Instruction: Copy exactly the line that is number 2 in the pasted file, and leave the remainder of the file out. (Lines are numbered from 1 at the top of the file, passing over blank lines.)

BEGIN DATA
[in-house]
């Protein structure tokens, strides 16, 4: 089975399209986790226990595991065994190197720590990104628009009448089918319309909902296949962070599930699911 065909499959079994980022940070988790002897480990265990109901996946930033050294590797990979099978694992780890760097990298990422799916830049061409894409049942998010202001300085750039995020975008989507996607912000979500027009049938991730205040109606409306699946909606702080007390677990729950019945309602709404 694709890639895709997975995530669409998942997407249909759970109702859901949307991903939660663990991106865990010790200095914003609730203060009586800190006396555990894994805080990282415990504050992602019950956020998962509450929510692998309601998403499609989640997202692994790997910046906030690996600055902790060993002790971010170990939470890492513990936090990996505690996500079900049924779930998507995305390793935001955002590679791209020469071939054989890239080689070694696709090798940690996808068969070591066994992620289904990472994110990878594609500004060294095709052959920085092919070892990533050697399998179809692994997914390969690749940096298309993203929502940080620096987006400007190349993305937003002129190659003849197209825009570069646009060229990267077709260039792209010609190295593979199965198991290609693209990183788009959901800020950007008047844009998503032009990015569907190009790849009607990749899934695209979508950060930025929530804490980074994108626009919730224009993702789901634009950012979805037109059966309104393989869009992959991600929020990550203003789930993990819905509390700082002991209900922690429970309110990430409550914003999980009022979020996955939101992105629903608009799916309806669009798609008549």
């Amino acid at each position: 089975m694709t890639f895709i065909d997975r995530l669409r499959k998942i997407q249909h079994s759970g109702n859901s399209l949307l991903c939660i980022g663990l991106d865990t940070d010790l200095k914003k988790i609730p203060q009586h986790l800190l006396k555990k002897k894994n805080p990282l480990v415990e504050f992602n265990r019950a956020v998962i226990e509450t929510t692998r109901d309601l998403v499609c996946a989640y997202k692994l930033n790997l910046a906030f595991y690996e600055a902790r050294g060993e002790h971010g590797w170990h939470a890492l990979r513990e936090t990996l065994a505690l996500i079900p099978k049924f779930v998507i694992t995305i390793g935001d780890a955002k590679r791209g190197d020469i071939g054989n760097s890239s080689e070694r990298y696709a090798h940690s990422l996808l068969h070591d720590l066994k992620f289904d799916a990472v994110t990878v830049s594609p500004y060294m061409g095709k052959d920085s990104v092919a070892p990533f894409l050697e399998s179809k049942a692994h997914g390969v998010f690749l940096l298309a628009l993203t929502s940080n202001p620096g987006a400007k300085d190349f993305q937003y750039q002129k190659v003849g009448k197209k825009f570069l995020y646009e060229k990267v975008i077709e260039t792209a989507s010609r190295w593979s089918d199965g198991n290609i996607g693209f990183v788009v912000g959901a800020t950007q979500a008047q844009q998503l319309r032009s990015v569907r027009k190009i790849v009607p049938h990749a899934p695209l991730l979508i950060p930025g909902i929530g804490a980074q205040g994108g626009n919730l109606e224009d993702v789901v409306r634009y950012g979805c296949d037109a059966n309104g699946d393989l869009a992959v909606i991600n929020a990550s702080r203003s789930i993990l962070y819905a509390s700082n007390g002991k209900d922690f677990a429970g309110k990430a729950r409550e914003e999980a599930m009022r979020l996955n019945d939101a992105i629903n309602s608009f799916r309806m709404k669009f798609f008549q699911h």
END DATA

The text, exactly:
């Protein structure tokens, strides 16, 4: 089975399209986790226990595991065994190197720590990104628009009448089918319309909902296949962070599930699911 065909499959079994980022940070988790002897480990265990109901996946930033050294590797990979099978694992780890760097990298990422799916830049061409894409049942998010202001300085750039995020975008989507996607912000979500027009049938991730205040109606409306699946909606702080007390677990729950019945309602709404 694709890639895709997975995530669409998942997407249909759970109702859901949307991903939660663990991106865990010790200095914003609730203060009586800190006396555990894994805080990282415990504050992602019950956020998962509450929510692998309601998403499609989640997202692994790997910046906030690996600055902790060993002790971010170990939470890492513990936090990996505690996500079900049924779930998507995305390793935001955002590679791209020469071939054989890239080689070694696709090798940690996808068969070591066994992620289904990472994110990878594609500004060294095709052959920085092919070892990533050697399998179809692994997914390969690749940096298309993203929502940080620096987006400007190349993305937003002129190659003849197209825009570069646009060229990267077709260039792209010609190295593979199965198991290609693209990183788009959901800020950007008047844009998503032009990015569907190009790849009607990749899934695209979508950060930025929530804490980074994108626009919730224009993702789901634009950012979805037109059966309104393989869009992959991600929020990550203003789930993990819905509390700082002991209900922690429970309110990430409550914003999980009022979020996955939101992105629903608009799916309806669009798609008549």